NATIONAL CHILDREN’S WEEK – A CELEBRATION OF CHILDREN’S RIGHTS
Next week is national Children’s Week and Broken Hill early childhood education and child and family services are working together to implement a week of activities to celebrate children and highlight the importance of their right to play.
Children’s Week is a national celebration of children’s rights, talents and citizenship and is always celebrated around Universal Children's Day which is held on the fourth Wednesday of October in Australia.
Maari Ma’s Early Years Project Leader, Lesley Harvey who also chairs the region’s Early Years Discussion Group (EYDG) said the week helps to increase community awareness of children’s needs and how we can respect their rights.
“National Children’s Week recognises that children's rights are human rights and they have a right to play, learn and to be safe in their communities.
“It highlights the importance we all have of ensuring children have these opportunities and above all to recognise the rights of children to enjoy their childhoods” Ms Harvey said.
Next week there will activities held over three days which aim to draw attention to the rights of children to play, learn and feel safe.
Monday 23rd - reading at The Community Hub - Creedon St 11:00am - 1:00pm,
Tuesday 24th - reading in the Town Square 10:00am - 11:00pm and
Wednesday 25th - Children‘s Day at Sturt Park for play and free food10:00am - 1:00pm.
Ms Harvey said the activities embrace all that reading and play offer.
“Sitting down with a book provides children with a time for quiet and calm in their busy lives.
“Stories can stimulate imagination and play, and reading provides parents with more opportunities to bond with their children.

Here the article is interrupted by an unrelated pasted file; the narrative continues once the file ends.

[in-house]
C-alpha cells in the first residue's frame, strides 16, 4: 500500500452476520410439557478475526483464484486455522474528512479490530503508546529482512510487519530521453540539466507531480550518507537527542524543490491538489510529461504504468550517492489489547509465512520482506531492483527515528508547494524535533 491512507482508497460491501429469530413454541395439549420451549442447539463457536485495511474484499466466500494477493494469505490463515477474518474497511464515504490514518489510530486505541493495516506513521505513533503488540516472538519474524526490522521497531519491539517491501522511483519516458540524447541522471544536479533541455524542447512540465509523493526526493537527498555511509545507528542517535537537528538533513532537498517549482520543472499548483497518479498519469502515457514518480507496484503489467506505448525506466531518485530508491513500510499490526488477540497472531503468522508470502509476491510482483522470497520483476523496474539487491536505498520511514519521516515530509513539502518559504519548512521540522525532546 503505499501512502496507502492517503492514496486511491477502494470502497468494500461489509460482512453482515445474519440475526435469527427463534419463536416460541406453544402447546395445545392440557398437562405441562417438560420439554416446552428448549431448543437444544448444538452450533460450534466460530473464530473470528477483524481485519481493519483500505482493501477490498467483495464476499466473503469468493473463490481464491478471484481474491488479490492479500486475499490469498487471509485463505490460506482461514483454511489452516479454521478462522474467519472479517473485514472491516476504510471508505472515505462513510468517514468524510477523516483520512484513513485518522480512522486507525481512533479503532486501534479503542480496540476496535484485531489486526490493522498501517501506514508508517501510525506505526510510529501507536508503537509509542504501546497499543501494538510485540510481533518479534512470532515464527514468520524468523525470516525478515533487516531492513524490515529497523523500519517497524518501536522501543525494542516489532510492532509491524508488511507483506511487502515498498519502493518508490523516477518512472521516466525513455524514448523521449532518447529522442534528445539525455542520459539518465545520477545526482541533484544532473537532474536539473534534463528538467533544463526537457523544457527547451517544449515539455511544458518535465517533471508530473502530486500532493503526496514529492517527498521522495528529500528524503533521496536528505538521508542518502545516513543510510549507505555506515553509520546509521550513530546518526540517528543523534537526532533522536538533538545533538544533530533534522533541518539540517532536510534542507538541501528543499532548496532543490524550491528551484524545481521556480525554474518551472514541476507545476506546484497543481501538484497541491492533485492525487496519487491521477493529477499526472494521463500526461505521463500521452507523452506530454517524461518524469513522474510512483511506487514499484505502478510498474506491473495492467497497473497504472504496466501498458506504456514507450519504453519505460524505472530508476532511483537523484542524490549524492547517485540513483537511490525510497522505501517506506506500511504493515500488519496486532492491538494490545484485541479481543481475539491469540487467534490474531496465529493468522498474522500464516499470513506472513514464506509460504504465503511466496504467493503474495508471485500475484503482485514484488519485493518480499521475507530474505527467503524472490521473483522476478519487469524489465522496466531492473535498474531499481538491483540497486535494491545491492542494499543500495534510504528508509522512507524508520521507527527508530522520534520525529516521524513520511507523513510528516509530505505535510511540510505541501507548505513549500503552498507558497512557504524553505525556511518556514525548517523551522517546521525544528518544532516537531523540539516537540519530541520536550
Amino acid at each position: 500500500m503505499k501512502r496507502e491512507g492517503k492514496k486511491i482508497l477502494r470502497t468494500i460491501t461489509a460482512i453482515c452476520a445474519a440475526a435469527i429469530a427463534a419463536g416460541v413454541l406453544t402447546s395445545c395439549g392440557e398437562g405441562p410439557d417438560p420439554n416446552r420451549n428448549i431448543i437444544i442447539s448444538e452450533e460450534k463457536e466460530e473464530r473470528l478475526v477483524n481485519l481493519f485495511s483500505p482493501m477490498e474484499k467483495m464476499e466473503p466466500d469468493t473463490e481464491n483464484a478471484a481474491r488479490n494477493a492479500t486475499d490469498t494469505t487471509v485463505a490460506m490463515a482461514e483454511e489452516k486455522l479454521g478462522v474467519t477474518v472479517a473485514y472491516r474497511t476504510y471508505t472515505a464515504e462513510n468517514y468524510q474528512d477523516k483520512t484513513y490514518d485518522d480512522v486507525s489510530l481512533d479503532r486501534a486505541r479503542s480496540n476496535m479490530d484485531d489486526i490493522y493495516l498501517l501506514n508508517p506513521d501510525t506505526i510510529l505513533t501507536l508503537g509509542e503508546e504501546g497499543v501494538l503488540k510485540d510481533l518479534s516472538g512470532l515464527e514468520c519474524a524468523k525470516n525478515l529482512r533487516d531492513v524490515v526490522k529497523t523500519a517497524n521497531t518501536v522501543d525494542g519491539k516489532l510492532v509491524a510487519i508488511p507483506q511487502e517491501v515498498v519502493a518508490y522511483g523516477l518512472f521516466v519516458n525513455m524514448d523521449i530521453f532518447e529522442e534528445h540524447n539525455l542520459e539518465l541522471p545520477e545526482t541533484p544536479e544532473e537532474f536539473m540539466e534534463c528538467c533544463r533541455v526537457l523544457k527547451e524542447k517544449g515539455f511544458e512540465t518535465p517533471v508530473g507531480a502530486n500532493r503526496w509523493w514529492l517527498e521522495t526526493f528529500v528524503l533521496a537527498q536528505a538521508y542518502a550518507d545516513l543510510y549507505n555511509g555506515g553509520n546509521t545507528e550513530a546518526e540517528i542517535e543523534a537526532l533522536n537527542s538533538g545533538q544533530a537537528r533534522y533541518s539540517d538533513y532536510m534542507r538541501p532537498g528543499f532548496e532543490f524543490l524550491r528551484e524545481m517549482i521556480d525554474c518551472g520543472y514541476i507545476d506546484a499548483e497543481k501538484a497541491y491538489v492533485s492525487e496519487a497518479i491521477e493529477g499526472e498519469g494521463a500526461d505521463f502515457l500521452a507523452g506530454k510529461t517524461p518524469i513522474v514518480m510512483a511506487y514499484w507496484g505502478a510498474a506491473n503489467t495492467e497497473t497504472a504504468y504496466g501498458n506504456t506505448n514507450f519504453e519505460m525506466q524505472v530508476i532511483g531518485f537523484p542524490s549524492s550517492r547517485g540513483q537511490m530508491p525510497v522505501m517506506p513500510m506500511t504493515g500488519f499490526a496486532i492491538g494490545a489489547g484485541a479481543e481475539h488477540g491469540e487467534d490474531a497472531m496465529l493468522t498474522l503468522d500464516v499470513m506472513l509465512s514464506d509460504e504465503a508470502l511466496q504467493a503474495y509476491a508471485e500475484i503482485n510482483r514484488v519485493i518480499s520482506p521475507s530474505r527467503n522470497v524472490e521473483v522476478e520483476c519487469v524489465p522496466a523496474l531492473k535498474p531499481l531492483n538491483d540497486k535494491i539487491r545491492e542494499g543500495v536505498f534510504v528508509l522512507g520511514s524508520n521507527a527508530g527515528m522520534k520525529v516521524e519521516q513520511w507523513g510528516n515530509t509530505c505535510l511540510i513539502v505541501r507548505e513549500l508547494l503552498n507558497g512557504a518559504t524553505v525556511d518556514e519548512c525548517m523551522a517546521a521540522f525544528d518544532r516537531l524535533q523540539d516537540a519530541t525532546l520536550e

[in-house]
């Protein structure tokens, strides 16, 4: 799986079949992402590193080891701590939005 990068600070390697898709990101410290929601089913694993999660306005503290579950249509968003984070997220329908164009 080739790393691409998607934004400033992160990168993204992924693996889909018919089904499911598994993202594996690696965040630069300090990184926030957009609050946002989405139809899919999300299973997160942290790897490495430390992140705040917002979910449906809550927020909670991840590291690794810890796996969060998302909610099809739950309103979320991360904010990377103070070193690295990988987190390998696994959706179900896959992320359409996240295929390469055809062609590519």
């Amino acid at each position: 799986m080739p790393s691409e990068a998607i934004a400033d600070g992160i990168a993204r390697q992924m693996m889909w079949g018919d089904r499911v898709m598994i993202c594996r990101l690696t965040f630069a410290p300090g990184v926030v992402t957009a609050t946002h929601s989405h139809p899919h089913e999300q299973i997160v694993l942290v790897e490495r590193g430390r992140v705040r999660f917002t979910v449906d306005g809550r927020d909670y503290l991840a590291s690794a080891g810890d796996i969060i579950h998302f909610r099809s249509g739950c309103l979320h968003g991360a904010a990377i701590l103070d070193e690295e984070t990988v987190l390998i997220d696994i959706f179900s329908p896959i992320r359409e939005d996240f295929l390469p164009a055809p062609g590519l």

“Stories also provoke curiosity and discussion, and reading a variety of books exposes children to a wide range of language features and vocabulary assisting literacy skills and language development.
“Play is essential to development because it contributes to the cognitive, physical, social and emotional wellbeing of children, and youth.
“Play is so important for child development that it has been recognised by the United Nations High Commission for Human Rights as a right of every child.
“It allows parents to appreciate the uniqueness of each child and offers an ideal opportunity for parents to engage fully with their children.
“Playing can also be a stress reducer for parents - laughing and relaxing are just as important for the wellbeing of parents as they are for children.
“On behalf of the EYDG and Child and Family Interagency I encourage all Broken Hill parents of young children to join us next week with their kids and enjoy our reading and play activities.
“Let’s work together to improve the development and wellbeing of our children and above all let’s celebrate their rights to be kids.
19 October 2017